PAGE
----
Bayanzay K, Amoozgar B, Kaushal V, Holman A, Som V, Sen S. Impact of profession and wards on moral distress in a community hospital. Nursing Ethics. November 2021.
This research explores how moral distress affects nurses and physicians working in different wards of a community hospital. Moral distress occurs when health care professionals face ethical dilemmas that compromise their values or integrity. The authors surveyed 156 nurses and 54 physicians using a validated instrument called the Measure of Moral Distress—Healthcare Professionals. They found that nurses experienced higher levels of moral distress than physicians, and that moral distress was more prevalent in the intensive care units and emergency rooms than in the medical/surgical ward and telemetry ward. They also discovered that psychological empowerment, which refers to one’s sense of control and influence over one’s work environment, was negatively correlated with moral distress among nurses. The authors suggest that interventions to enhance psychological empowerment and ethical climate may help reduce moral distress among health care professionals.
Bayanzay, Karim, et al. "The Effects of Episodic Glycemic Variations on the Clinic Outcomes of patients with Severe Sepsis and Septic Shock in a Community Hospital Setting" Chest 158.4 (2020): A678.
This research investigates how fluctuations in blood sugar levels affect the outcomes of patients with severe sepsis and septic shock, which are life-threatening conditions caused by infection. The authors analyzed data from 101 patients admitted to a community hospital’s intensive care unit over a period of two years. They measured the frequency and magnitude of glycemic variations using a metric called coefficient of variation (CV). They found that patients with higher CV had higher mortality rates, longer lengths of stay, and more organ failures than patients with lower CV. They also found that patients who received insulin therapy had lower CV than those who did not. The authors conclude that episodic glycemic variations may be associated with worse outcomes in septic patients, and that insulin therapy may help reduce these variations.
Bayanzay K, Razzeto A, Amoozgar B, et al. “The Clinical Challenges of Diagnosing Acutely Decompensating Amyloidosis” Cureus 12(11): e11418. November 10, 2020.
This research presents a case of a middle-aged female who died of cardiac arrest due to undiagnosed amyloidosis, a rare disease that causes abnormal protein deposits in various organs. The authors describe the clinical challenges of diagnosing amyloidosis, which can mimic other conditions such as heart failure, liver disease, and kidney disease. They highlight the importance of early recognition and intervention to improve survival and quality of life for patients with amyloidosis. They also review the current diagnostic tools and treatment options for this condition.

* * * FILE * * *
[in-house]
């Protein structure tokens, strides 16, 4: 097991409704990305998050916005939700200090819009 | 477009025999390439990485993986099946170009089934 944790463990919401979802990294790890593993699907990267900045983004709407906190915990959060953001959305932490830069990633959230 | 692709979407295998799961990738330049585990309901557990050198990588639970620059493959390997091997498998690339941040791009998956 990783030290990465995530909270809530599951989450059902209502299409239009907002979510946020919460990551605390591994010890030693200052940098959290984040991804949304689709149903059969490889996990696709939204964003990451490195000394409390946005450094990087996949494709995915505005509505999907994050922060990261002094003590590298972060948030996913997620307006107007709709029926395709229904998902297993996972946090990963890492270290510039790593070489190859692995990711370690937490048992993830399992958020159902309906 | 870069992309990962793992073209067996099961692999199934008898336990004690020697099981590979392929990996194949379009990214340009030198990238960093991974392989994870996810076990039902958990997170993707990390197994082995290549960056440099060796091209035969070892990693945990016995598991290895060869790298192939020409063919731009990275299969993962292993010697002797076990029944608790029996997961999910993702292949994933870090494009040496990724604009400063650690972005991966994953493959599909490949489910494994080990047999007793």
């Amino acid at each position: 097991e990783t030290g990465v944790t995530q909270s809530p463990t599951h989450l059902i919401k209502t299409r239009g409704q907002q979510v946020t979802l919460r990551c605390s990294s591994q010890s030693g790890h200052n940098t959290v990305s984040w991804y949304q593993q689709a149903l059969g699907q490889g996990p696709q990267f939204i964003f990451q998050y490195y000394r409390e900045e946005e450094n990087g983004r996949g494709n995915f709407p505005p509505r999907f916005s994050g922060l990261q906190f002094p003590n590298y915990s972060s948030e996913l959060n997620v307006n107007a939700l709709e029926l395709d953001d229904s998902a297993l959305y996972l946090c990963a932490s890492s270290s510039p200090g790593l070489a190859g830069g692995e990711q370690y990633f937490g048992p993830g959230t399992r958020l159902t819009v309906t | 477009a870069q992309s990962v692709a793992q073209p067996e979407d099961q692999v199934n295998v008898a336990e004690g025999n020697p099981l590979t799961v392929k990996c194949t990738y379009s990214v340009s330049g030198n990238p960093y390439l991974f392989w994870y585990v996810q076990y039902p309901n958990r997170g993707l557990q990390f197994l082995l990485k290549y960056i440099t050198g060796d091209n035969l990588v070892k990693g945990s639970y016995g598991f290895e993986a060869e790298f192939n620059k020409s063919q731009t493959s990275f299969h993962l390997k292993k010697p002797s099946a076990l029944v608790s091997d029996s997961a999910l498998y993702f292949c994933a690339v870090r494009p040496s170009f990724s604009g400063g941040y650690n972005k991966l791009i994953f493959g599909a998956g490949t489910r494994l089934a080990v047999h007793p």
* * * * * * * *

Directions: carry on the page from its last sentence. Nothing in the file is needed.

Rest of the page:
Bayanzay K, Khan R, “Meta-Analysis on Effectiveness of Hydroxyurea to Treat Transfusion Dependent Beta-Thalassemia Patients.” Hematology 20.8 (2015): 469-476.
This research evaluates the effectiveness of hydroxyurea, a drug that stimulates fetal hemoglobin production, in reducing the need for blood transfusions in patients with beta-thalassemia, a genetic disorder that impairs red blood cell formation. The authors conducted a meta-analysis of 11 studies involving 376 patients who received hydroxyurea therapy for at least six months. They found that hydroxyurea significantly reduced the transfusion frequency and volume in beta-thalassemia patients, especially those with non-severe genotypes. They also found that hydroxyurea was well tolerated and had minimal side effects. The authors suggest that hydroxyurea may be a useful alternative or adjunct to conventional transfusion therapy for beta-thalassemia patients.
Bayanzay K, Alzoebie L, “Reducing the Iron Burden and Improving Survival in Transfusion-Dependent Thalassemia Patients: Current Perspectives.” Journal of Blood Medicine. 2016;7:159-169.
This research reviews the current perspectives on reducing the iron burden and improving survival in transfusion-dependent thalassemia patients, a group of inherited blood disorders that cause severe anemia and require lifelong blood transfusions. The authors explain the pathophysiology of thalassemia and iron toxicity, which can damage vital organs such as the heart, liver, and endocrine glands. They also discuss the comprehensive transfusion protocols, accurate measurements of total body iron, and strategies to reduce iron burden using chelation therapy or stem cell transplantation. The authors emphasize the importance of early diagnosis, regular monitoring, and individualized treatment plans for thalassemia patients.
Bayanzay K, S Gomez, E Usman, “Impact of Medicaid Expansion on Diffuse Large B Cell Lymphoma”, Clinical Lymphoma, Myeloma and Leukemia 19, S203, 2019.
This research examines the impact of Medicaid expansion on the stage of diagnosis of diffuse large B-cell lymphoma (DLBCL), the most common type of non-Hodgkin lymphoma. The authors used data from the Surveillance, Epidemiology, and End Results (SEER) program to compare the stages at which DLBCL was diagnosed before and after Medicaid expansion in states that expanded Medicaid versus states that did not expand Medicaid. They found that Medicaid expansion was associated with a significant increase in early-stage diagnosis of DLBCL and a significant decrease in late-stage diagnosis of DLBCL. They also found that Medicaid expansion reduced the disparity in stage of diagnosis between white and non-white patients. The authors conclude that Medicaid expansion may improve survival and reduce health care costs for DLBCL patients.